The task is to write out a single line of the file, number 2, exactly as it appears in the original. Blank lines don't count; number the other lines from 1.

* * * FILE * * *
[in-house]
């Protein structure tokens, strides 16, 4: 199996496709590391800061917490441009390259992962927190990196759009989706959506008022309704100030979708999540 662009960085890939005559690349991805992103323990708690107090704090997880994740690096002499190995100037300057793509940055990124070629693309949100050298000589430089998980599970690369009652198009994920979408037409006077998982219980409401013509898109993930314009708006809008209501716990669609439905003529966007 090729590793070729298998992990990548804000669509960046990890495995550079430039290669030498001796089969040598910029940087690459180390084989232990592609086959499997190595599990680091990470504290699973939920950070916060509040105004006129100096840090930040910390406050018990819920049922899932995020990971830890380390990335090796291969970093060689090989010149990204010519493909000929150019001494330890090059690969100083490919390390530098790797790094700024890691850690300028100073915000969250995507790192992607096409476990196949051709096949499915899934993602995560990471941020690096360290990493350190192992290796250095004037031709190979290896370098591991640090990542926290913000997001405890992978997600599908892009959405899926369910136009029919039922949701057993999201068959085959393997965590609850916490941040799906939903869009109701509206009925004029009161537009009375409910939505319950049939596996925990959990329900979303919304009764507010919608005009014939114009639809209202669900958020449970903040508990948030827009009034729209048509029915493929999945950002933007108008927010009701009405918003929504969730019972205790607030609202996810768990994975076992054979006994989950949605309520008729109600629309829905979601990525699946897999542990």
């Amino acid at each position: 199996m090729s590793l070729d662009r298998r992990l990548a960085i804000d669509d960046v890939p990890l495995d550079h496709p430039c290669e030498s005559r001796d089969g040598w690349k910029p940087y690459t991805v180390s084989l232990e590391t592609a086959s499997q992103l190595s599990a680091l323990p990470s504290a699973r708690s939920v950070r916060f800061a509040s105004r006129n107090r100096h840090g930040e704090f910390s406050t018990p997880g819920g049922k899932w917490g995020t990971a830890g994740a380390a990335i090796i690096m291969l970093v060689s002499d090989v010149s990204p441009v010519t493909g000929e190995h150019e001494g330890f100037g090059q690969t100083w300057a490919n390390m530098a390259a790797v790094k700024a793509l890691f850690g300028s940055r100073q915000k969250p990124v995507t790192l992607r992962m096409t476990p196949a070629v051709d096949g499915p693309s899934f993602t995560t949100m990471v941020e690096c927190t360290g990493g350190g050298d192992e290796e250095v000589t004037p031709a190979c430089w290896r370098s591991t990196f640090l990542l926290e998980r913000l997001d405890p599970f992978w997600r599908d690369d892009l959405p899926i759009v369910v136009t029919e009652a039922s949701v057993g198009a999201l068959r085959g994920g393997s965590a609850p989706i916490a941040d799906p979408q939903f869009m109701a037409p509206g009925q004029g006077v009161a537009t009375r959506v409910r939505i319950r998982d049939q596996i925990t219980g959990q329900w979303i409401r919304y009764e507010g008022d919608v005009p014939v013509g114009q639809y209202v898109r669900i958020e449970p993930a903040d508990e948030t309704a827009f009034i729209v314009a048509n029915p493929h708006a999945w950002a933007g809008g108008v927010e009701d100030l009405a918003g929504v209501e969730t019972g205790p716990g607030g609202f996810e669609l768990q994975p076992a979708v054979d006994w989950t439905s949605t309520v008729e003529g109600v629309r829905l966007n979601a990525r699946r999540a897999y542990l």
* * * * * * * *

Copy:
């Protein structure tokens, strides 16, 4: 199996496709590391800061917490441009390259992962927190990196759009989706959506008022309704100030979708999540 662009960085890939005559690349991805992103323990708690107090704090997880994740690096002499190995100037300057793509940055990124070629693309949100050298000589430089998980599970690369009652198009994920979408037409006077998982219980409401013509898109993930314009708006809008209501716990669609439905003529966007 090729590793070729298998992990990548804000669509960046990890495995550079430039290669030498001796089969040598910029940087690459180390084989232990592609086959499997190595599990680091990470504290699973939920950070916060509040105004006129100096840090930040910390406050018990819920049922899932995020990971830890380390990335090796291969970093060689090989010149990204010519493909000929150019001494330890090059690969100083490919390390530098790797790094700024890691850690300028100073915000969250995507790192992607096409476990196949051709096949499915899934993602995560990471941020690096360290990493350190192992290796250095004037031709190979290896370098591991640090990542926290913000997001405890992978997600599908892009959405899926369910136009029919039922949701057993999201068959085959393997965590609850916490941040799906939903869009109701509206009925004029009161537009009375409910939505319950049939596996925990959990329900979303919304009764507010919608005009014939114009639809209202669900958020449970903040508990948030827009009034729209048509029915493929999945950002933007108008927010009701009405918003929504969730019972205790607030609202996810768990994975076992054979006994989950949605309520008729109600629309829905979601990525699946897999542990």